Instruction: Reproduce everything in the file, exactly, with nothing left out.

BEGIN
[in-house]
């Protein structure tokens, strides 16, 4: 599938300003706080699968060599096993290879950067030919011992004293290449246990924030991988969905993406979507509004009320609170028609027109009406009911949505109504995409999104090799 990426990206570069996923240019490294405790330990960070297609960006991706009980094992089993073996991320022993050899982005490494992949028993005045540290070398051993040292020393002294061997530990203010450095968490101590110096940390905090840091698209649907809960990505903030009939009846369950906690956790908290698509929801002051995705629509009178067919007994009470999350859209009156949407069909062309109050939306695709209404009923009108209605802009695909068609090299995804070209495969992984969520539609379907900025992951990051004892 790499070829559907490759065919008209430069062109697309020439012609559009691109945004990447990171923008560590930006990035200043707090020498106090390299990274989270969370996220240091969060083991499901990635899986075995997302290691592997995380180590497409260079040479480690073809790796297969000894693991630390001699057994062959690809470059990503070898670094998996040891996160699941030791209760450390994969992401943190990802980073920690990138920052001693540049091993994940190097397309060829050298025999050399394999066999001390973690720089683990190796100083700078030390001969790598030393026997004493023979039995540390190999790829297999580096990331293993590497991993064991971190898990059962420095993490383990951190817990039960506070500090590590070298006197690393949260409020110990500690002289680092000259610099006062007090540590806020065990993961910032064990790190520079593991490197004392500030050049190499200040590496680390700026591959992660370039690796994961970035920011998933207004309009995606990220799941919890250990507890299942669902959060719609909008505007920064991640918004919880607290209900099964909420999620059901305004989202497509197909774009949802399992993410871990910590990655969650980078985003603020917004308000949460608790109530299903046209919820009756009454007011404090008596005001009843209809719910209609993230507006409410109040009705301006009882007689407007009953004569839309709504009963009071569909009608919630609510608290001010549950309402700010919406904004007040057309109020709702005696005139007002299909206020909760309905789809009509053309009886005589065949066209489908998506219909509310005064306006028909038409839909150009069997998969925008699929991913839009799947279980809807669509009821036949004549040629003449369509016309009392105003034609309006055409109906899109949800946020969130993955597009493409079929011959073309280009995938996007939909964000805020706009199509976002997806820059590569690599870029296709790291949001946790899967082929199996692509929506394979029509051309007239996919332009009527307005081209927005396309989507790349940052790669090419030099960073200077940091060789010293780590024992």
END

[in-house]
């Protein structure tokens, strides 16, 4: 599938300003706080699968060599096993290879950067030919011992004293290449246990924030991988969905993406979507509004009320609170028609027109009406009911949505109504995409999104090799 990426990206570069996923240019490294405790330990960070297609960006991706009980094992089993073996991320022993050899982005490494992949028993005045540290070398051993040292020393002294061997530990203010450095968490101590110096940390905090840091698209649907809960990505903030009939009846369950906690956790908290698509929801002051995705629509009178067919007994009470999350859209009156949407069909062309109050939306695709209404009923009108209605802009695909068609090299995804070209495969992984969520539609379907900025992951990051004892 790499070829559907490759065919008209430069062109697309020439012609559009691109945004990447990171923008560590930006990035200043707090020498106090390299990274989270969370996220240091969060083991499901990635899986075995997302290691592997995380180590497409260079040479480690073809790796297969000894693991630390001699057994062959690809470059990503070898670094998996040891996160699941030791209760450390994969992401943190990802980073920690990138920052001693540049091993994940190097397309060829050298025999050399394999066999001390973690720089683990190796100083700078030390001969790598030393026997004493023979039995540390190999790829297999580096990331293993590497991993064991971190898990059962420095993490383990951190817990039960506070500090590590070298006197690393949260409020110990500690002289680092000259610099006062007090540590806020065990993961910032064990790190520079593991490197004392500030050049190499200040590496680390700026591959992660370039690796994961970035920011998933207004309009995606990220799941919890250990507890299942669902959060719609909008505007920064991640918004919880607290209900099964909420999620059901305004989202497509197909774009949802399992993410871990910590990655969650980078985003603020917004308000949460608790109530299903046209919820009756009454007011404090008596005001009843209809719910209609993230507006409410109040009705301006009882007689407007009953004569839309709504009963009071569909009608919630609510608290001010549950309402700010919406904004007040057309109020709702005696005139007002299909206020909760309905789809009509053309009886005589065949066209489908998506219909509310005064306006028909038409839909150009069997998969925008699929991913839009799947279980809807669509009821036949004549040629003449369509016309009392105003034609309006055409109906899109949800946020969130993955597009493409079929011959073309280009995938996007939909964000805020706009199509976002997806820059590569690599870029296709790291949001946790899967082929199996692509929506394979029509051309007239996919332009009527307005081209927005396309989507790349940052790669090419030099960073200077940091060789010293780590024992």